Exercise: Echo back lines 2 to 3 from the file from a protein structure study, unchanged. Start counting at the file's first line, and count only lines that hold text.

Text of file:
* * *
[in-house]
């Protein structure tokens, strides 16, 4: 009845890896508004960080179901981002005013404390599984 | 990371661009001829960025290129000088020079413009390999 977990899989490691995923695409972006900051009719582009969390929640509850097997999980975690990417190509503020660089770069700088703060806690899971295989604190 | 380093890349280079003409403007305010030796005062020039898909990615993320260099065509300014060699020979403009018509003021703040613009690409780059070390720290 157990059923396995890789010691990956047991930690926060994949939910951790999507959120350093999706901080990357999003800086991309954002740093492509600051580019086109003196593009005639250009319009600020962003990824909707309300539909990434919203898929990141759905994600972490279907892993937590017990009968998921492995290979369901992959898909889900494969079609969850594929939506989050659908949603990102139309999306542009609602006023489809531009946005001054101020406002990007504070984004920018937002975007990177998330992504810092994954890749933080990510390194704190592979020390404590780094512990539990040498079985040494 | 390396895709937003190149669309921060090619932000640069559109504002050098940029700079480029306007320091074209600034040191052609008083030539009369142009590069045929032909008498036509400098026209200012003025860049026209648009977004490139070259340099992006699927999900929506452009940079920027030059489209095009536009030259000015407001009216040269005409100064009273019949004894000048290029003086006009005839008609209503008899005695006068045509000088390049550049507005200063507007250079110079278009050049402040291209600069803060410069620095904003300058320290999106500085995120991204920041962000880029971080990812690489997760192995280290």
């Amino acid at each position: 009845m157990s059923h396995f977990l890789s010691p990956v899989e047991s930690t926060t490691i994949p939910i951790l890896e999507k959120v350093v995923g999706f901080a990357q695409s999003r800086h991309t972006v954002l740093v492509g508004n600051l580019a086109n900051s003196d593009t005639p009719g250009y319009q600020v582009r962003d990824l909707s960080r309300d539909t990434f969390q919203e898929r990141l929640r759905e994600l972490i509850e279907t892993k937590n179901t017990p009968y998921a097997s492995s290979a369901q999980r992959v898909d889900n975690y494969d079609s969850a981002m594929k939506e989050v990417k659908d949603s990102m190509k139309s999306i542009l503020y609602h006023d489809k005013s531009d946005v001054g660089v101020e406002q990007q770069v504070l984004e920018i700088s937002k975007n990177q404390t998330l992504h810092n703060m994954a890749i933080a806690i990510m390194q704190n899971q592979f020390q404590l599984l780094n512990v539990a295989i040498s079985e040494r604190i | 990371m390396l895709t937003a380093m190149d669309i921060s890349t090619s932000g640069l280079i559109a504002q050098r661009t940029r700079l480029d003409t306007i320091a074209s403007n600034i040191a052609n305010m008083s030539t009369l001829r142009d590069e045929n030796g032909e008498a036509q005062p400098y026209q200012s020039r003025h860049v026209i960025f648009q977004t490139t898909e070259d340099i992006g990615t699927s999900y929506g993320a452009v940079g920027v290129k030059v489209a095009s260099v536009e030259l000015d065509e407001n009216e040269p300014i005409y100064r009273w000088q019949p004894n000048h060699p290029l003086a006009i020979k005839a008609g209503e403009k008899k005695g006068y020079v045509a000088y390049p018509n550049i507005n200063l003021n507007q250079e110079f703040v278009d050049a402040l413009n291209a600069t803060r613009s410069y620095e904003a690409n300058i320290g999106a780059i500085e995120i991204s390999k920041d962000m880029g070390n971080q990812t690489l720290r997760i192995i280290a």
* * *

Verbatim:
């Protein structure tokens, strides 16, 4: 009845890896508004960080179901981002005013404390599984 | 990371661009001829960025290129000088020079413009390999 977990899989490691995923695409972006900051009719582009969390929640509850097997999980975690990417190509503020660089770069700088703060806690899971295989604190 | 380093890349280079003409403007305010030796005062020039898909990615993320260099065509300014060699020979403009018509003021703040613009690409780059070390720290 157990059923396995890789010691990956047991930690926060994949939910951790999507959120350093999706901080990357999003800086991309954002740093492509600051580019086109003196593009005639250009319009600020962003990824909707309300539909990434919203898929990141759905994600972490279907892993937590017990009968998921492995290979369901992959898909889900494969079609969850594929939506989050659908949603990102139309999306542009609602006023489809531009946005001054101020406002990007504070984004920018937002975007990177998330992504810092994954890749933080990510390194704190592979020390404590780094512990539990040498079985040494 | 390396895709937003190149669309921060090619932000640069559109504002050098940029700079480029306007320091074209600034040191052609008083030539009369142009590069045929032909008498036509400098026209200012003025860049026209648009977004490139070259340099992006699927999900929506452009940079920027030059489209095009536009030259000015407001009216040269005409100064009273019949004894000048290029003086006009005839008609209503008899005695006068045509000088390049550049507005200063507007250079110079278009050049402040291209600069803060410069620095904003300058320290999106500085995120991204920041962000880029971080990812690489997760192995280290």
């Amino acid at each position: 009845m157990s059923h396995f977990l890789s010691p990956v899989e047991s930690t926060t490691i994949p939910i951790l890896e999507k959120v350093v995923g999706f901080a990357q695409s999003r800086h991309t972006v954002l740093v492509g508004n600051l580019a086109n900051s003196d593009t005639p009719g250009y319009q600020v582009r962003d990824l909707s960080r309300d539909t990434f969390q919203e898929r990141l929640r759905e994600l972490i509850e279907t892993k937590n179901t017990p009968y998921a097997s492995s290979a369901q999980r992959v898909d889900n975690y494969d079609s969850a981002m594929k939506e989050v990417k659908d949603s990102m190509k139309s999306i542009l503020y609602h006023d489809k005013s531009d946005v001054g660089v101020e406002q990007q770069v504070l984004e920018i700088s937002k975007n990177q404390t998330l992504h810092n703060m994954a890749i933080a806690i990510m390194q704190n899971q592979f020390q404590l599984l780094n512990v539990a295989i040498s079985e040494r604190i | 990371m390396l895709t937003a380093m190149d669309i921060s890349t090619s932000g640069l280079i559109a504002q050098r661009t940029r700079l480029d003409t306007i320091a074209s403007n600034i040191a052609n305010m008083s030539t009369l001829r142009d590069e045929n030796g032909e008498a036509q005062p400098y026209q200012s020039r003025h860049v026209i960025f648009q977004t490139t898909e070259d340099i992006g990615t699927s999900y929506g993320a452009v940079g920027v290129k030059v489209a095009s260099v536009e030259l000015d065509e407001n009216e040269p300014i005409y100064r009273w000088q019949p004894n000048h060699p290029l003086a006009i020979k005839a008609g209503e403009k008899k005695g006068y020079v045509a000088y390049p018509n550049i507005n200063l003021n507007q250079e110079f703040v278009d050049a402040l413009n291209a600069t803060r613009s410069y620095e904003a690409n300058i320290g999106a780059i500085e995120i991204s390999k920041d962000m880029g070390n971080q990812t690489l720290r997760i192995i280290a």